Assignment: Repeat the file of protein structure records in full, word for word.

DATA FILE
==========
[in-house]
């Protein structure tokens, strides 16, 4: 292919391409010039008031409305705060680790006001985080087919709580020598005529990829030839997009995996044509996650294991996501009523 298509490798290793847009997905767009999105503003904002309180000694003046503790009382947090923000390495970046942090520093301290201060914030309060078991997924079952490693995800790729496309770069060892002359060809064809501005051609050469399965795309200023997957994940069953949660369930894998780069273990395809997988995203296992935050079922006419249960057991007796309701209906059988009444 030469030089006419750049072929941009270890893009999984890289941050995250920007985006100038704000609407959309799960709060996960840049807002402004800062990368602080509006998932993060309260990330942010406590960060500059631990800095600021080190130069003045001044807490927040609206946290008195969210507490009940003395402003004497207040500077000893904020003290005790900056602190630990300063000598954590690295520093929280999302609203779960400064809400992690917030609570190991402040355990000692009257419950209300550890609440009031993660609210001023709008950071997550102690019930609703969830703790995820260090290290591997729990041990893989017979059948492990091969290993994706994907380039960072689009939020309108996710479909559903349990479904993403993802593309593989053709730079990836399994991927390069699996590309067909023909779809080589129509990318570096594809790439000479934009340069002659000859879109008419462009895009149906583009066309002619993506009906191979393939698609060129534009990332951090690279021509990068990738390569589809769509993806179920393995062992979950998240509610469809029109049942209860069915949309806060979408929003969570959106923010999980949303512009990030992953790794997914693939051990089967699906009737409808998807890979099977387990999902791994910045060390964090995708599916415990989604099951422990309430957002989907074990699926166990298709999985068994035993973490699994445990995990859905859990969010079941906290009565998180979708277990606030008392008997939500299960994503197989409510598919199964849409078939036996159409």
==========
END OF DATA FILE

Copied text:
[in-house]
């Protein structure tokens, strides 16, 4: 292919391409010039008031409305705060680790006001985080087919709580020598005529990829030839997009995996044509996650294991996501009523 298509490798290793847009997905767009999105503003904002309180000694003046503790009382947090923000390495970046942090520093301290201060914030309060078991997924079952490693995800790729496309770069060892002359060809064809501005051609050469399965795309200023997957994940069953949660369930894998780069273990395809997988995203296992935050079922006419249960057991007796309701209906059988009444 030469030089006419750049072929941009270890893009999984890289941050995250920007985006100038704000609407959309799960709060996960840049807002402004800062990368602080509006998932993060309260990330942010406590960060500059631990800095600021080190130069003045001044807490927040609206946290008195969210507490009940003395402003004497207040500077000893904020003290005790900056602190630990300063000598954590690295520093929280999302609203779960400064809400992690917030609570190991402040355990000692009257419950209300550890609440009031993660609210001023709008950071997550102690019930609703969830703790995820260090290290591997729990041990893989017979059948492990091969290993994706994907380039960072689009939020309108996710479909559903349990479904993403993802593309593989053709730079990836399994991927390069699996590309067909023909779809080589129509990318570096594809790439000479934009340069002659000859879109008419462009895009149906583009066309002619993506009906191979393939698609060129534009990332951090690279021509990068990738390569589809769509993806179920393995062992979950998240509610469809029109049942209860069915949309806060979408929003969570959106923010999980949303512009990030992953790794997914693939051990089967699906009737409808998807890979099977387990999902791994910045060390964090995708599916415990989604099951422990309430957002989907074990699926166990298709999985068994035993973490699994445990995990859905859990969010079941906290009565998180979708277990606030008392008997939500299960994503197989409510598919199964849409078939036996159409």